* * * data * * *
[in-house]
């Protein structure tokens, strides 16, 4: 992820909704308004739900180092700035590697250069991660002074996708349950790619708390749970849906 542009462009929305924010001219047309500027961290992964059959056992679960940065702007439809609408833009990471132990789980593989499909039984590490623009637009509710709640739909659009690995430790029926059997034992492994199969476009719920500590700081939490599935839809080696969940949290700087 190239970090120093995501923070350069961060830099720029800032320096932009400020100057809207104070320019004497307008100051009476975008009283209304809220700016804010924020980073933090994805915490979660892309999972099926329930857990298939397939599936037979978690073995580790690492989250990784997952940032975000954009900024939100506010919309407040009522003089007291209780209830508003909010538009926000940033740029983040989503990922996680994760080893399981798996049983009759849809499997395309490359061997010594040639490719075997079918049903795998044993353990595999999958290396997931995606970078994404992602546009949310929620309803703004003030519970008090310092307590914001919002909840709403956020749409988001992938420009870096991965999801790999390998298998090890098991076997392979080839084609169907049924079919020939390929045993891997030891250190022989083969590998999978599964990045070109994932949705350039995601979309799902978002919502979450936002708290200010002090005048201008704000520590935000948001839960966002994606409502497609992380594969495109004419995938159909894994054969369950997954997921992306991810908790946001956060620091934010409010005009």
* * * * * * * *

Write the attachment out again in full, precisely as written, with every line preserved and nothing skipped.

[in-house]
């Protein structure tokens, strides 16, 4: 992820909704308004739900180092700035590697250069991660002074996708349950790619708390749970849906 542009462009929305924010001219047309500027961290992964059959056992679960940065702007439809609408833009990471132990789980593989499909039984590490623009637009509710709640739909659009690995430790029926059997034992492994199969476009719920500590700081939490599935839809080696969940949290700087 190239970090120093995501923070350069961060830099720029800032320096932009400020100057809207104070320019004497307008100051009476975008009283209304809220700016804010924020980073933090994805915490979660892309999972099926329930857990298939397939599936037979978690073995580790690492989250990784997952940032975000954009900024939100506010919309407040009522003089007291209780209830508003909010538009926000940033740029983040989503990922996680994760080893399981798996049983009759849809499997395309490359061997010594040639490719075997079918049903795998044993353990595999999958290396997931995606970078994404992602546009949310929620309803703004003030519970008090310092307590914001919002909840709403956020749409988001992938420009870096991965999801790999390998298998090890098991076997392979080839084609169907049924079919020939390929045993891997030891250190022989083969590998999978599964990045070109994932949705350039995601979309799902978002919502979450936002708290200010002090005048201008704000520590935000948001839960966002994606409502497609992380594969495109004419995938159909894994054969369950997954997921992306991810908790946001956060620091934010409010005009």